And in this observation is the difference that Jolyon has failed to appreciate. The Technocrats have denied an ethical, moral, social and even economic function for tax, many of them seemingly believing it an aberration that should best be removed from the economy by means fair, foul or technical. Moralists on the other hand not only believe this wrong but have been at the forefront of the process of driving technical changed in taxation, and will continue to be so.
We are not going to agree as a result. It's not just that there are differences of opinion here, which there are, and which are profound. We're not actually engaged in the same debate right now. Moralists are engaged in seeking an integrated role for tax in social and economic justice. That is why we have promoted new thinking and new technical solutions to the problems we believe to exist. That those problems exist has now been accepted. The debate is only on how and when to apply the solutions.
TheTechnocrats on the other hand still think they are engaged in stages one and two of Schopenhauer's three stage explanation of the process of change. As he explained, all suggested changed is at first met with ridicule. Then it is violently opposed. Then it becomes the accepts norm, even by those who once derided it. The Technocrats still think we are somewhere between stages one and two of this process. They are wrong. We are actually in stage three: what is happening is that negotiation is now going on. Now don't get me wrong: the process of negotiation still has a long way to to and there are many obstacles to be overcome, but stages one and two of the process are behind the Moralists; we have won our case in the court of public and broad political opinion.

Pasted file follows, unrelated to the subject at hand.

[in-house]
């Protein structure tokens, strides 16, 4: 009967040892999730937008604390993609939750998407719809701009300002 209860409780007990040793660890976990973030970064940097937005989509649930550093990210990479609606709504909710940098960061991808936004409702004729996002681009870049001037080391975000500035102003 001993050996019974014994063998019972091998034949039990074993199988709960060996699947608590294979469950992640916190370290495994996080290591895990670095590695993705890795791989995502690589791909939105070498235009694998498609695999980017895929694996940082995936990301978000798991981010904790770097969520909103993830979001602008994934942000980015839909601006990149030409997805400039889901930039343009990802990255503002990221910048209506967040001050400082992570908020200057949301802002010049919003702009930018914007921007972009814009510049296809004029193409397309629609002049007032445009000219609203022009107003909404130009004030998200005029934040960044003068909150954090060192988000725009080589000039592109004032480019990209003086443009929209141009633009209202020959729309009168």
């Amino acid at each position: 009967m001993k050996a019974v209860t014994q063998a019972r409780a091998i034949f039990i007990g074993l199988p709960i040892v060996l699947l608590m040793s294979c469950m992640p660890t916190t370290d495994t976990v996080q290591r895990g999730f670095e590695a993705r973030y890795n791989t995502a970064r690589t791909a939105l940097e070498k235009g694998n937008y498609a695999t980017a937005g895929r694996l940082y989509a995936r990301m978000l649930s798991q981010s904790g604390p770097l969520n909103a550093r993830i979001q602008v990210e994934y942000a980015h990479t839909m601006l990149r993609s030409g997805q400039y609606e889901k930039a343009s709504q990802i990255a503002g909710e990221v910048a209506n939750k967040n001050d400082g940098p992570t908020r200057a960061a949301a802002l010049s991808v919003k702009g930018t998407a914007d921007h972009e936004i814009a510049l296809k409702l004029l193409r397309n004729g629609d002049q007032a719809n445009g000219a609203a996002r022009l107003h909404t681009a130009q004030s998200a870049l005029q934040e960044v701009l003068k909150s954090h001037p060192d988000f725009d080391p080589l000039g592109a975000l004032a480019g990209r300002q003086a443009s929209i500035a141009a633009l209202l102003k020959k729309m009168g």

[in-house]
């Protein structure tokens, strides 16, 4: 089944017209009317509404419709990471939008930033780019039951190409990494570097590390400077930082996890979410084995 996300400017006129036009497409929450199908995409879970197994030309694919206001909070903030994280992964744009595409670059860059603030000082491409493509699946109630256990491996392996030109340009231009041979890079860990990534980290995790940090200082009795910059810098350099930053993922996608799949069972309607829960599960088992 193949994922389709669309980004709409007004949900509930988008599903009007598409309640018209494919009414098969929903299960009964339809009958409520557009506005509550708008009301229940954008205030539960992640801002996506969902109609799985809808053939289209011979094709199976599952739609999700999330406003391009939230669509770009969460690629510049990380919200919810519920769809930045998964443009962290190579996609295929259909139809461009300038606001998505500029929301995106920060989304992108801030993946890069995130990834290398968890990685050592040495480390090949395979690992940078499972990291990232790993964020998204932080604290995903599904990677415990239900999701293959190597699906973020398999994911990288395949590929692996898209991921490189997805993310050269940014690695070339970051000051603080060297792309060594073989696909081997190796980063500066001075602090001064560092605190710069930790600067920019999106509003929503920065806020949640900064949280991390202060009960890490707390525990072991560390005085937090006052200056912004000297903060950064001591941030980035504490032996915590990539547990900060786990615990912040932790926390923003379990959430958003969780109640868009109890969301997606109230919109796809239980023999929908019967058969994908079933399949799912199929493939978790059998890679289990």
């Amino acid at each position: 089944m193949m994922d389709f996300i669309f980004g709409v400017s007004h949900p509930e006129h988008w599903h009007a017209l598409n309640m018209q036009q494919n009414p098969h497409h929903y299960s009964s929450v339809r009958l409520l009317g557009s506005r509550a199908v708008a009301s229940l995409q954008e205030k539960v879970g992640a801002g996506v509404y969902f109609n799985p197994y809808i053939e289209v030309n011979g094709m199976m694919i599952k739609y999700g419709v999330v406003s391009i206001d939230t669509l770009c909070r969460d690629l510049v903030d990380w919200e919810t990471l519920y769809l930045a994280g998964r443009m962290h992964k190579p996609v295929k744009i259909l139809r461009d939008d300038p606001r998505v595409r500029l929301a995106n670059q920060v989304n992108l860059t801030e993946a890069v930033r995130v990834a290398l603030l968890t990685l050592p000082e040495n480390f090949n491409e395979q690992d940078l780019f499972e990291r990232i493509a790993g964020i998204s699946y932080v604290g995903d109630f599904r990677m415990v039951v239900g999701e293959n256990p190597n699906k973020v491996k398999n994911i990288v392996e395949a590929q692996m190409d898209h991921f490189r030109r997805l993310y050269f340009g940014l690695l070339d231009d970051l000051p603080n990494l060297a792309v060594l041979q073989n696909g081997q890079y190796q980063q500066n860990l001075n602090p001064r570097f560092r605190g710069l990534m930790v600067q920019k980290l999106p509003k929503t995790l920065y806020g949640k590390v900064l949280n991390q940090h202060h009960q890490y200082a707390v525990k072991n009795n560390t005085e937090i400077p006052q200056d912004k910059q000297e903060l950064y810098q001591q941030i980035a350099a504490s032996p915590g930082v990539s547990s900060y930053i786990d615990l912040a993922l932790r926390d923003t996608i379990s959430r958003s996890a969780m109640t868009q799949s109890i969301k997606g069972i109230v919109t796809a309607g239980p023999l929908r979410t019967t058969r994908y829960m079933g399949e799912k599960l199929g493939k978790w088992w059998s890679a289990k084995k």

That is why now engaging with the pedantry of the Tecnocrats is no longer of any benefit. That is also why, to some extent, I ignore the continuing rantings from places like Jersey these days. All such statements have the tone of the PR department for the dinosaurs: whatever is now said extinction for the cause they still promote is inevitable. The debate is now about how change will happen, not how to stop it.
There are valid alternative opinions in that issue, and I will readily debate with those offering them. But the Technocrats aren't even starting to occupy that space and appear intellectually incapable of doing so. That is why, by and large, I ignore them on Twitter, where I have blocked most, and on this blog. They are just time wasting for a cause which Jolyon concedes is without moral support by offering technical argument based in turn on discredited economics and a failed understanding of the role of tax.
In that case I politely decline Jolyon's invitation to take the Tecnicrat's position into account. They offer no valid position to consider, in my opinion. In that case why give them undue attention?